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Standing Rigging Life Expectancy – Part 2

In the March issue of the Torresen Marine e-newsletter we discussed factors associated with the life expectancy of 1×19 stainless steel standing rigging. The idea is to explain the variables so that you can better understand the life span of rigging. The main variables are; sailing conditions, loads, cycling, marine environment, and care/maintenance. It’s safe to say that having your rigging inspected seasonally is a good start to understanding the effects of these factors on your standing rigging. By applying a numeric value to each of these variables, relative to your boat, can give you an end result to compare to the “base” life expectancy of rigging.

In this discussion we look at rod rigging and it’s life expectancy. To get to a base life expectancy we have to assume that each variable is in average condition rather than some extreme. This “base” life span is 10 years of 40,000 sailing miles (Navtec Rigging Matters).


Sailing conditions refer to the type of sailing to which your boat is exposed. Light day-sailing, coastal cruising, offshore cruising, passage making, club racing, and aggressive offshore racing define some basic sailing conditions.

Load refers to the pressures that are applied to your rigging for tuning purposes. Standard sizing of rod rigging usually has a load of 15-25% of the breaking strength of the rod size. If rod is specified “undersized” due to weight, windage, or cost constraints this load can exceed 50% thus reducing the life expectancy of the rigging.

Cycling: This refers to the loads that are imposed on rigging from light harmonic vibrations while the boat is at dock or stored mast up outside, to heavy pumping while on a mooring in various wave conditions. If a boat is moored, the life expectancy of any rigging is greatly reduced.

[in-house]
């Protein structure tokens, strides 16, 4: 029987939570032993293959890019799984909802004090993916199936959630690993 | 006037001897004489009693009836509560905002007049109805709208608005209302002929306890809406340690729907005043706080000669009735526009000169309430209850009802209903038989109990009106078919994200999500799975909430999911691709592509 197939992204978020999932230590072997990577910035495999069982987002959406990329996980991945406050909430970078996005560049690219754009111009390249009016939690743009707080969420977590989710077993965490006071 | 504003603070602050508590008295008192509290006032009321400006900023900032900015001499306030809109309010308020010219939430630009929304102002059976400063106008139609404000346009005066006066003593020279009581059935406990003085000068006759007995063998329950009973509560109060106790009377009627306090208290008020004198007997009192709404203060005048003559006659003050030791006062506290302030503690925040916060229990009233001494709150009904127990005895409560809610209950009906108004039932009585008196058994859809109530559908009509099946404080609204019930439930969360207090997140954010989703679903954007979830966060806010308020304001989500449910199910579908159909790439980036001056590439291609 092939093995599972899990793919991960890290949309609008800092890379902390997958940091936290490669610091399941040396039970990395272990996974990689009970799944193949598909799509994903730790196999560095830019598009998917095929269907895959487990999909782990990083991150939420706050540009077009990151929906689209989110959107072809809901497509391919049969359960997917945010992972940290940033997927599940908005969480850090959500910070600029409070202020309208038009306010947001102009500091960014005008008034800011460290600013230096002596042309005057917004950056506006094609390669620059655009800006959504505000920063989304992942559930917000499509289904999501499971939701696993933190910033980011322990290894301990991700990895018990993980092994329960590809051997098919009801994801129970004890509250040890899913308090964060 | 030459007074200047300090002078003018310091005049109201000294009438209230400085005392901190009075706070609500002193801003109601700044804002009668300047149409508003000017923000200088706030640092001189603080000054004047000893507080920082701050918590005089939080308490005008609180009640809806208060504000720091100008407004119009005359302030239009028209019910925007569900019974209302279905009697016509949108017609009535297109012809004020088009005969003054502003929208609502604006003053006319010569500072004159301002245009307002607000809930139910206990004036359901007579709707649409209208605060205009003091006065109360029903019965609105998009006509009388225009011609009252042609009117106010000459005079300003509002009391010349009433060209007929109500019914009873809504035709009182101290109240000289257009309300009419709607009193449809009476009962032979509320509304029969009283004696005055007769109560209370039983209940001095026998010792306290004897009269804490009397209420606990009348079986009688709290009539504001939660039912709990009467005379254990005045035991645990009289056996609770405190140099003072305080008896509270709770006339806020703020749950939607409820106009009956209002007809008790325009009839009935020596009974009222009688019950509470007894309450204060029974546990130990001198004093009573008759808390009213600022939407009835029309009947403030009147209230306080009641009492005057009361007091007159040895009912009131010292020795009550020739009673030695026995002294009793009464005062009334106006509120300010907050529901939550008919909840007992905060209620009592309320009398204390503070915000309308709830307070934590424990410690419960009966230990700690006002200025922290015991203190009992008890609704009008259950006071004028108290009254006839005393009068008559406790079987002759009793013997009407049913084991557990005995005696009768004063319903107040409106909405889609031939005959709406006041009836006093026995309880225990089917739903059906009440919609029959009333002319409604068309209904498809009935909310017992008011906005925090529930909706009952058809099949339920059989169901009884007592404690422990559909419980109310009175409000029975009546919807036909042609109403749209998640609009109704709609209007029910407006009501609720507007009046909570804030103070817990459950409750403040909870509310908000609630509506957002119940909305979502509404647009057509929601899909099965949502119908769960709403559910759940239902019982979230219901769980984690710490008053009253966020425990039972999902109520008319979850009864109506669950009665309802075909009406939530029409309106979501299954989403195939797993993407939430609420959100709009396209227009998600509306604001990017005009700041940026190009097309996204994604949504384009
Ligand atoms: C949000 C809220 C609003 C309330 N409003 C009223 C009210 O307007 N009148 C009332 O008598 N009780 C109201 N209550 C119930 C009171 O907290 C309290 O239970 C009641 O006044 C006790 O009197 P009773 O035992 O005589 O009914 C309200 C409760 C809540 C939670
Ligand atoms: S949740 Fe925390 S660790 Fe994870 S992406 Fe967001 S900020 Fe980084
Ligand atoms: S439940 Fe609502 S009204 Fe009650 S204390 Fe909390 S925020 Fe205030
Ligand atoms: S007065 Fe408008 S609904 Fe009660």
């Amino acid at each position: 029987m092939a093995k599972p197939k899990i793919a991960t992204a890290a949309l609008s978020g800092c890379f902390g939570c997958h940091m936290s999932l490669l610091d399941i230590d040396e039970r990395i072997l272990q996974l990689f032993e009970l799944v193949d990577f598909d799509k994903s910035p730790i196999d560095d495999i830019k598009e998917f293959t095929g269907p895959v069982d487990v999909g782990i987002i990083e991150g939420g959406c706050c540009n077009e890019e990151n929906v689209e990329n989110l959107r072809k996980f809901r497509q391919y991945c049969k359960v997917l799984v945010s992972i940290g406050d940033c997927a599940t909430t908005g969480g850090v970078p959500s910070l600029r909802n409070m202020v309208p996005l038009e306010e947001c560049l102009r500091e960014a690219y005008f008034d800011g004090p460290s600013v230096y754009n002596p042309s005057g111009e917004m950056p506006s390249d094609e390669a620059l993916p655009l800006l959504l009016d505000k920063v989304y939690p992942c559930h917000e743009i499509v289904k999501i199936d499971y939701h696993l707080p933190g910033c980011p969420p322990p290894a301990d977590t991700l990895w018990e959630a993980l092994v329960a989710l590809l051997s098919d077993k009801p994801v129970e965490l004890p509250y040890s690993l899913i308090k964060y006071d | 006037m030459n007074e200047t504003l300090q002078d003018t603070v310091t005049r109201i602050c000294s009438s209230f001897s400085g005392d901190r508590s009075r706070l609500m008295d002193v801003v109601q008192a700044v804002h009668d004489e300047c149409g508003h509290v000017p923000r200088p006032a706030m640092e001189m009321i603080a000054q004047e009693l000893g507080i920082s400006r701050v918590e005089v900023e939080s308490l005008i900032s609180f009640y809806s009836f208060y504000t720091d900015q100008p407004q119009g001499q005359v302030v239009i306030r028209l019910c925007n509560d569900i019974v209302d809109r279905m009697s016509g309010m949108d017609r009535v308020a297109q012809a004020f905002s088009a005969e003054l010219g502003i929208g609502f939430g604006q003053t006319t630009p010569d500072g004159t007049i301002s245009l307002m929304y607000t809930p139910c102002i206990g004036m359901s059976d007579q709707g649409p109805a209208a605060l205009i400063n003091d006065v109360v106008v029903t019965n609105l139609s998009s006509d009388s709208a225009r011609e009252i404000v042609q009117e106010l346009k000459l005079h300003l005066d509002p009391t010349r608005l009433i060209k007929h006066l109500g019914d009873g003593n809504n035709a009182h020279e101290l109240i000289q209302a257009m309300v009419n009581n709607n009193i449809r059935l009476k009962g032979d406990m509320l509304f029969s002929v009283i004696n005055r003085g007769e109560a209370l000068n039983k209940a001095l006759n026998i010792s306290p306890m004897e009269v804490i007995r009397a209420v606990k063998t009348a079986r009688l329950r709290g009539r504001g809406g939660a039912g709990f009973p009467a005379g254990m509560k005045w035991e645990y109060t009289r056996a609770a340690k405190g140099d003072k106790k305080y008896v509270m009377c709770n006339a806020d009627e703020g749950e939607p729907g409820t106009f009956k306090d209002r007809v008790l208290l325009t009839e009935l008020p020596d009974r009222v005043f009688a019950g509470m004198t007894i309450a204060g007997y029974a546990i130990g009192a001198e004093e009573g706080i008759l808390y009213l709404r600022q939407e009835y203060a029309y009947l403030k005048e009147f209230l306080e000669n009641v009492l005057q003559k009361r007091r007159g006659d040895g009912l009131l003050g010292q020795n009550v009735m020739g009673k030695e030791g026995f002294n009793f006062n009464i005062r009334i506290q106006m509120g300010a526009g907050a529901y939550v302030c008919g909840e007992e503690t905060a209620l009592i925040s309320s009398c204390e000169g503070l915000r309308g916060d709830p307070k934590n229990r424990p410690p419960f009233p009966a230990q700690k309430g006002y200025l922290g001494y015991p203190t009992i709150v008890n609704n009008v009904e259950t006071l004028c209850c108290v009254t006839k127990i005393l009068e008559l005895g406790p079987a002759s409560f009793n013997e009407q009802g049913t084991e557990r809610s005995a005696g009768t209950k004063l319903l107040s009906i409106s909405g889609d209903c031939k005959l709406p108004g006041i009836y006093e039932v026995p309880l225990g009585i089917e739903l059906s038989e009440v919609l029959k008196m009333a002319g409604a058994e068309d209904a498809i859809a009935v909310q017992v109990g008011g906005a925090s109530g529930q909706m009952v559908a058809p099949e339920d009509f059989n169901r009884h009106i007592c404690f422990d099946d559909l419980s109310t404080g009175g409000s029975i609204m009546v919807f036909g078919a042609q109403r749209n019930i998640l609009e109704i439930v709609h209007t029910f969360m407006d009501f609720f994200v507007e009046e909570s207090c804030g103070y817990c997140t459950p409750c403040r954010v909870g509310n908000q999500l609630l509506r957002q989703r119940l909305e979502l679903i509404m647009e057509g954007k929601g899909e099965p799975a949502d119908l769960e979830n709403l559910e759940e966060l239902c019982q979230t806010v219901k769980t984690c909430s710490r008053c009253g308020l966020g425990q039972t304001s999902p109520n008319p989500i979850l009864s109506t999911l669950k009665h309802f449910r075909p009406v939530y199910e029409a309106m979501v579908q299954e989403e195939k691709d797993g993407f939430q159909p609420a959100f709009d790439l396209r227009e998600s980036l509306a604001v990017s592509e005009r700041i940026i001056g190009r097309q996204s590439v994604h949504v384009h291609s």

Environment: Marine environments include fresh water/moderate humidity, moderate salinity/moderate humidity, and heavy salinity/heavy humidity. These variables mostly effect corrosion factors associated with rigging materials.

Care and maintenance: Obviously a rig that has seasonal inspections, care, and repairs will tend to last longer than rigs that haven’t had inspections or maintenance at all.

A boat that is going from a less severe factor to a more severe factor such as environment or sailing condition should have its rigging thoroughly checked or replaced as a safety factor.

The parts that make up rod rigging are the rod itself, the heads that are machined onto the rods, the mast socket connections, the spreader connections (tip cups), and the turnbuckle systems.

The rod itself should be free from bends, dings, or dents. Rods can be straightened if the bend is light. Dings or dents cannot be repaired and the rod section may need to be replaced. The rod heads are a vital part to be inspected. Polishing the rod heads can reveal cracks. If a rod head shows damage it may be re-headed as long as the rigging screw has enough throw to accommodate the shortening of the rod length. Rod heads should be cleaned and lubricated seasonably if possible. The hardware that terminates the rod at the mast should be inspected for proper mounting, possible cracks, or misalignment. The terminations at the spreaders are either a rod that bends over the spreader end or terminates in a tip cup. Bends need to be inspected for cracks. Tip cups should be disassembled, cleaned and lubricated from time-to-time. The stainless on stainless treads of a tip cup are prone to galling and need to be carefully disassembled, cleaned, inspected, lubricated, and reassembled. Tip cups also need their rod heads inspected for cracks. The turnbuckle, it’s rigging screw and the toggle jaw should all be checked for damage. It is recommended that the turnbuckle screws be replaced every ten years as the threads can loose their integrity sooner than the rest of the rod system.

Torresen Marine recommends a seasonal rig inspection. This service provides a customer with a documented report of the integrity of their rigging. Furthermore, the riggers at Torresen Marine can help you determine to what extent the above variables effect your rig’s life expectancy. Contact Torresen Marine Service Department by phone 231-759-8596 or e-mail to discuss your rigging needs.

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This entry was posted on Thursday, May 1st, 2008 at 8:57 am and is filed under News From Torresen Marine. You can follow any responses to this entry through the RSS 2.0 feed. You can leave a response, or trackback from your own site.

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